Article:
Only nominally a part of the poliziotteschi cycle Damiano Damiani’s How to Kill a Judge is a slow burning and low key thriller. It totally eschews the high octane thrills and spills of the form in favour of political intrigue and Mafia subterfuge. At times its sedentary pace borders on total inertia, but it becomes abundantly clear that Damiano and his collaborators are intent on articulating a serious socio/political message, and seek to explore the ideological ramifications of corruption at the highest echelons of Italian society.
The film invests a great deal of time in characterisation, and the plot is carried along by dialogue rather than action. One of the major pitfalls of films with political intent is that they can forget to be entertaining, and at times How to Kill a Judge strays perilously close to becoming too dour for its own good. This is a very overpopulated film featuring a gallery of characters that slip in and out of the narrative with confusing irregularity. The character that does anchor proceedings is played by Franco Nero, he is an investigative journalist who uses the medium of cinema in order to express his own brand of leftist anti-authoritarianism.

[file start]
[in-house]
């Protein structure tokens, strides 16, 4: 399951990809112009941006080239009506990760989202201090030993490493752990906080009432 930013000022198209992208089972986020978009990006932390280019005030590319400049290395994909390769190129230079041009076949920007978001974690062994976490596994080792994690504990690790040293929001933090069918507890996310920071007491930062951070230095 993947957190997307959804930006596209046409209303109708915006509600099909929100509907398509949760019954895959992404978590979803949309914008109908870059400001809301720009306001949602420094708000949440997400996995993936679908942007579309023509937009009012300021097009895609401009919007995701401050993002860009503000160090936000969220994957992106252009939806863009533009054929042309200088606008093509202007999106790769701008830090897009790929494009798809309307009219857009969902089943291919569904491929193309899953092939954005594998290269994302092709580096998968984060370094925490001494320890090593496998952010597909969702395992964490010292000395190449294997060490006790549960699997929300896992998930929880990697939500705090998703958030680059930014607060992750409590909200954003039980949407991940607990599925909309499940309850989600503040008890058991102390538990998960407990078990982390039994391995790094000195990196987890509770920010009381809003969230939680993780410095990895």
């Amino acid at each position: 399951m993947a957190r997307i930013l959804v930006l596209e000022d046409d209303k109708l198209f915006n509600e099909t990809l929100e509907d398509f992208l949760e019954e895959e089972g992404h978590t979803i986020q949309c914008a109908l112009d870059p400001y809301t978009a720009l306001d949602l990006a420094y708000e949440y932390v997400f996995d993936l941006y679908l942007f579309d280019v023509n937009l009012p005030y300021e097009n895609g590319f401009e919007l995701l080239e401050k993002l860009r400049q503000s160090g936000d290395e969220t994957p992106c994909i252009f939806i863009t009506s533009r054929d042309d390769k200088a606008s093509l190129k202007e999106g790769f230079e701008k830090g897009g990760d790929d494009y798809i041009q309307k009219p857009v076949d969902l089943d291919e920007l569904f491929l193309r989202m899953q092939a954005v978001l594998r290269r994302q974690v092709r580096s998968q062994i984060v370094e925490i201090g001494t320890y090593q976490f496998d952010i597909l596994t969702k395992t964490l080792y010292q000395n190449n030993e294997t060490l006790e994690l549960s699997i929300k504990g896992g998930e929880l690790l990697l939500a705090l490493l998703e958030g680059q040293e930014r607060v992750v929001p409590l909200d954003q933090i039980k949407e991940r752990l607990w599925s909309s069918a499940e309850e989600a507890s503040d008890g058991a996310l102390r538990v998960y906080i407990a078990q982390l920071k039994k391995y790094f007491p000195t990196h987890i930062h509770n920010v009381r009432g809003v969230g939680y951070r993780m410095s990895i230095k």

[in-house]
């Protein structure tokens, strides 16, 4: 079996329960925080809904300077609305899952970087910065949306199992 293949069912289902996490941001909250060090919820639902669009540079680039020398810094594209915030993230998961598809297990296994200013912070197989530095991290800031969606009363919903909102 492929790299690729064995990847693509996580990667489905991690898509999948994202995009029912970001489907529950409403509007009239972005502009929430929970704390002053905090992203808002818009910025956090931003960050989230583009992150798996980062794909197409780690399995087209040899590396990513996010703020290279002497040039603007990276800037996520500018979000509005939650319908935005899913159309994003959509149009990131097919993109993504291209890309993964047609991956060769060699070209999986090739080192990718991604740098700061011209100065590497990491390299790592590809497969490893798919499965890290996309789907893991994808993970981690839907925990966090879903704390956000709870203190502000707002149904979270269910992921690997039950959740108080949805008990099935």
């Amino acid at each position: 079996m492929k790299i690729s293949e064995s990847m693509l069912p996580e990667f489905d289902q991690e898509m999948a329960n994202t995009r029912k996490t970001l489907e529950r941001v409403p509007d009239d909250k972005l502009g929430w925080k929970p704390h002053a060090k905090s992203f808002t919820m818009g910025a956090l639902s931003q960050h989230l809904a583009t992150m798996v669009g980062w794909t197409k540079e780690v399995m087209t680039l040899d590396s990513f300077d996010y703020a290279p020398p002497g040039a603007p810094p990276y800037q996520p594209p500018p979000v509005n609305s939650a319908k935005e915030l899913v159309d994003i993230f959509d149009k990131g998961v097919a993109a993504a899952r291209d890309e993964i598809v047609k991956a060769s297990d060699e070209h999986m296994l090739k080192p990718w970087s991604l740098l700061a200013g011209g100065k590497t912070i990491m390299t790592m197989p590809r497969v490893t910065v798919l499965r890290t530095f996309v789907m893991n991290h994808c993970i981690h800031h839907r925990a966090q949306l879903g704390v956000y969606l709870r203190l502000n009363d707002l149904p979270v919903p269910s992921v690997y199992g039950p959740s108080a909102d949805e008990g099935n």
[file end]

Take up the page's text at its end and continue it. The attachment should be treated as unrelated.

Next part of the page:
Nero is on inspirational form here as he attempts to extricate himself from a complex web of lies and deception amid a police investigation, pressures from the mafia and his paymasters, the need to clear his own name, and a nagging guilt over his part in the death of the magistrate. The influence of the Mafia goes to the very heart of the Sicilian legal system, and the film ends on a predictably despairing and cynical note. One must admire Damiano for his daring non-sensationalist approach to the material, but a knowledge of Sicilian culture and the Mafia’s insidious role within it, is essential to fully enjoying this intelligent thriller.